Presenting a thorough analysis of China’s outward Foreign Direct Investment (FDI) in the last quarter of a century – something little explored in the literature – this book explores the rationale behind its emergence and development. China’s outward FDI exhibits unique features in respect of timing, pace and geographical distribution that defy the existing mainstream theories of FDI. China’s Offshore Investments uses the framework of a network model of FDI, which is developed by applying economic norms to ideas of networks in business analysis. This network model has been designed specifically by Dexin Yang for the purpose of theorising the changing pattern of FDI in the era of globalisation in general and interpreting China’s FDI in particular.
Dexin Yang’s analysis reveals that Chinese firms engage in FDI for a variety of networking benefits. Accordingly, the geographical distribution of China’s outward FDI reflects the distribution of network benefits required by Chinese firms and the relevant cost saving impacts of obtaining such benefits. As the functioning of networks relies on certain elements particular to market economies, the author argues that the development of China’s outward FDI was affected by the progress of marketisation in China. This book is a fine contribution to the body of knowledge on FDI in developing countries and transitional economies.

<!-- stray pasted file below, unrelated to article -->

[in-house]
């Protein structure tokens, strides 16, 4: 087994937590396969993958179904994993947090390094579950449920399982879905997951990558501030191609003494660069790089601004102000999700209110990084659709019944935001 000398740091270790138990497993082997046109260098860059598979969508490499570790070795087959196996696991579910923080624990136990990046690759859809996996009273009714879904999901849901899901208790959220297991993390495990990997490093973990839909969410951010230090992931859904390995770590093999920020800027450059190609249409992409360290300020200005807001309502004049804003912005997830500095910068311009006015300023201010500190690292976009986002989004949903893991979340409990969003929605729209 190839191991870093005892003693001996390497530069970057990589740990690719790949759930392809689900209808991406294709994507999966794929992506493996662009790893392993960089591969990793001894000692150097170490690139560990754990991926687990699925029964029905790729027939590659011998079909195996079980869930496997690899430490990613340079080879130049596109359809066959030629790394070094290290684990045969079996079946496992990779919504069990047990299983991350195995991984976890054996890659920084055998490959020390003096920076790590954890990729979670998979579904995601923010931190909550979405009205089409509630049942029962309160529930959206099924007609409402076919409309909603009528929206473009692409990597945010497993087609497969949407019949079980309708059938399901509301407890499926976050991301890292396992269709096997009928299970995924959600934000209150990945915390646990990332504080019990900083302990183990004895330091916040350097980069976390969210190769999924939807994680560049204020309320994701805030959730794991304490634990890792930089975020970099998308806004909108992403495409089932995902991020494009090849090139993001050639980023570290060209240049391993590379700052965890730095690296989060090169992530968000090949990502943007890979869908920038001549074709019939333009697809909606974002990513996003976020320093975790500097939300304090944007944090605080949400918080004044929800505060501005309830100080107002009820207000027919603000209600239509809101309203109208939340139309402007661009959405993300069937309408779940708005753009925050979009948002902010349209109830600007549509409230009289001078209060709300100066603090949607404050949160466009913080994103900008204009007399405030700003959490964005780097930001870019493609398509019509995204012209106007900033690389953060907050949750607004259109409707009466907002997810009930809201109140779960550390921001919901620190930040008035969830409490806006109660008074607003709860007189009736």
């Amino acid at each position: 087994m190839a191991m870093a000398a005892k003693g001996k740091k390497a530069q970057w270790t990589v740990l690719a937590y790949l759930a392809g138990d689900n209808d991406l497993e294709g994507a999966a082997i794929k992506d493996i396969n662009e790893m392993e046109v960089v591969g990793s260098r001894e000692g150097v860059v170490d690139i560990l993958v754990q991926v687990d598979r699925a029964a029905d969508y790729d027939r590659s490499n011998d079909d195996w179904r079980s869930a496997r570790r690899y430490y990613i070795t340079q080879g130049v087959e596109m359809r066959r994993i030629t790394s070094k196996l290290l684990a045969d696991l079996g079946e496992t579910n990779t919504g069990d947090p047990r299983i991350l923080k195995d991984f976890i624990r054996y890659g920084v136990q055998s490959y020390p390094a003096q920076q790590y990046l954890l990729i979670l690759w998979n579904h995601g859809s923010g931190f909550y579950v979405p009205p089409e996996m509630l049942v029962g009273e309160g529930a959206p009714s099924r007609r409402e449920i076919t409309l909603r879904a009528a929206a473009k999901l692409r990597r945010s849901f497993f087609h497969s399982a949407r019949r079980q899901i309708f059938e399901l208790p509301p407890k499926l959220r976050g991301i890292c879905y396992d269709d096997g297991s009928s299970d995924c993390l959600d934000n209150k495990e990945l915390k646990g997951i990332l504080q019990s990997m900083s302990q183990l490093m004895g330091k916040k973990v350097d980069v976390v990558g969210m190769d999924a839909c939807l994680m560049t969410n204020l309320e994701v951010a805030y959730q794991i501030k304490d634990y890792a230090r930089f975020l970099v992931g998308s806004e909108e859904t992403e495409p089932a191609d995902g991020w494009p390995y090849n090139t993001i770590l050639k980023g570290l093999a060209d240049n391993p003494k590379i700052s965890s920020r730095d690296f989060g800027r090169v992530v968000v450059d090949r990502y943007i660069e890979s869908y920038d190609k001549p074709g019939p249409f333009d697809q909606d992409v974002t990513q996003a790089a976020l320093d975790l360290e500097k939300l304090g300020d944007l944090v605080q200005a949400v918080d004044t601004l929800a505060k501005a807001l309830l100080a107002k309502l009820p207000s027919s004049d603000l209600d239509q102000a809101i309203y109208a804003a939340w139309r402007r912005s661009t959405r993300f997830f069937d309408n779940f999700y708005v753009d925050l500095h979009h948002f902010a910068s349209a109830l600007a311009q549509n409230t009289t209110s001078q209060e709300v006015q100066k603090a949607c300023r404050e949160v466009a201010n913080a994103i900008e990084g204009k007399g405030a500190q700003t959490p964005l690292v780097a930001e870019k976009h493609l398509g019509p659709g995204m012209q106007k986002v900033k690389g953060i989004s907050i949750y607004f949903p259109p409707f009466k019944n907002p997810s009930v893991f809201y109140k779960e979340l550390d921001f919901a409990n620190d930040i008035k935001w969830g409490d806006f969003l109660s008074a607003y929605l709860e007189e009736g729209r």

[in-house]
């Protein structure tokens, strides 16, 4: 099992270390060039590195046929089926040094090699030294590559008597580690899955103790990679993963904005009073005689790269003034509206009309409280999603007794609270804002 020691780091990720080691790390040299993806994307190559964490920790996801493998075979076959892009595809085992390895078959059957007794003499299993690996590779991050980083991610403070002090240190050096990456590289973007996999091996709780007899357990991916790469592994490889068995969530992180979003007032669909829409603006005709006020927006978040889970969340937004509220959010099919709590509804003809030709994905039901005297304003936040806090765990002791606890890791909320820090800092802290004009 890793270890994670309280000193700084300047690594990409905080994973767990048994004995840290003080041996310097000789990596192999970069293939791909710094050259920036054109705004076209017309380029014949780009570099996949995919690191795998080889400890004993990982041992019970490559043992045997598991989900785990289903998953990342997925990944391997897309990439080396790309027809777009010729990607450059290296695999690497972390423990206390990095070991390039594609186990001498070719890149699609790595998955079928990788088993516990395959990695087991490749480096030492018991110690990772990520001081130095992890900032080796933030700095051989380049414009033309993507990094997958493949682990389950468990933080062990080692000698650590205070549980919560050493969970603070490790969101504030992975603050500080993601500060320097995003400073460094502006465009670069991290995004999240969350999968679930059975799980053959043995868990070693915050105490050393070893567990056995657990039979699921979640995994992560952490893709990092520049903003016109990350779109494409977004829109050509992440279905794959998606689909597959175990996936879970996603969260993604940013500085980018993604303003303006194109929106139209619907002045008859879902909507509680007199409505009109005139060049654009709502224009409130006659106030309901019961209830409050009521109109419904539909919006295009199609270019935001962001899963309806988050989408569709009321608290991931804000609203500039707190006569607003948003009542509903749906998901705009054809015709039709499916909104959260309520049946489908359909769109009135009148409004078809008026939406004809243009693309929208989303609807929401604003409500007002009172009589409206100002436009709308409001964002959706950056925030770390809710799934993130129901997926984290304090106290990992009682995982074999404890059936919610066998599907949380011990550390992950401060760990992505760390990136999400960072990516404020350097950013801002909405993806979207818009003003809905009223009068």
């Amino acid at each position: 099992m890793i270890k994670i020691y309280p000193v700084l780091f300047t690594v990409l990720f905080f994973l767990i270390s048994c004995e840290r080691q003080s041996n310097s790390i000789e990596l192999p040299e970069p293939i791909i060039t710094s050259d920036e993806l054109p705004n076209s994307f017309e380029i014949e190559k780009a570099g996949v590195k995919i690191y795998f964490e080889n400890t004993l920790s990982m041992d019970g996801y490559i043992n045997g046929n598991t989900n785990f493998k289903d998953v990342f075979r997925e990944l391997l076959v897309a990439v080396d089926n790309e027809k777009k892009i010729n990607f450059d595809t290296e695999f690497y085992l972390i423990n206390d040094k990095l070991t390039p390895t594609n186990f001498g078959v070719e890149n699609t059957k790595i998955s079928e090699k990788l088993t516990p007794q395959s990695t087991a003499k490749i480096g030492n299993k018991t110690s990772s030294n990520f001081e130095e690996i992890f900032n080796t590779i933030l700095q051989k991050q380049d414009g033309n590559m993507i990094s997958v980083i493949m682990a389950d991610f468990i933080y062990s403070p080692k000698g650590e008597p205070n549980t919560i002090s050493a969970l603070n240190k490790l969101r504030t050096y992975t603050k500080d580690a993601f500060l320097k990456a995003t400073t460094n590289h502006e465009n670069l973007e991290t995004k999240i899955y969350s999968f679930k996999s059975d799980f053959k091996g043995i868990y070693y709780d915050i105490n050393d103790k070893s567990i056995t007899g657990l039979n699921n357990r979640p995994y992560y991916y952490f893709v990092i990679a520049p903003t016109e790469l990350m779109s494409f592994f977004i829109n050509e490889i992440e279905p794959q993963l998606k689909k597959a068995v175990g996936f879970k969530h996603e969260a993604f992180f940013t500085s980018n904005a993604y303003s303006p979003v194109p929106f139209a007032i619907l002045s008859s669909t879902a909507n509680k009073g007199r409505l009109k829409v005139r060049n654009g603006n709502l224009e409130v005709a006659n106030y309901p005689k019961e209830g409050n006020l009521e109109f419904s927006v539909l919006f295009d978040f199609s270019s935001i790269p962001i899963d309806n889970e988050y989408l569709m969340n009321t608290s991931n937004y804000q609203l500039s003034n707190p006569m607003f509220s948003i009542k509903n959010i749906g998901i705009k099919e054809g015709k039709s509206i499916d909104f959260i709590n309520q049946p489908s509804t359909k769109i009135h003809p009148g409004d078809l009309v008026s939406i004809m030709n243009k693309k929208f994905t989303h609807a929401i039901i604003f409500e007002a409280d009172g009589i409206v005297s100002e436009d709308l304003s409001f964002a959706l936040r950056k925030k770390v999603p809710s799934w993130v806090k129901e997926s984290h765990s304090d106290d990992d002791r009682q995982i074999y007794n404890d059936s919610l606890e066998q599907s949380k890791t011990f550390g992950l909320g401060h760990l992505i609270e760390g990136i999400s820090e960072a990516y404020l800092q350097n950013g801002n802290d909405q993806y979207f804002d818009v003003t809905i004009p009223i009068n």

Scholars and researchers interested in the fields of FDI and Multinational Enterprise (MNE) analysis, economic development and the Chinese economy will all find this book of great interest. Policymakers will also find much to engage them within this book.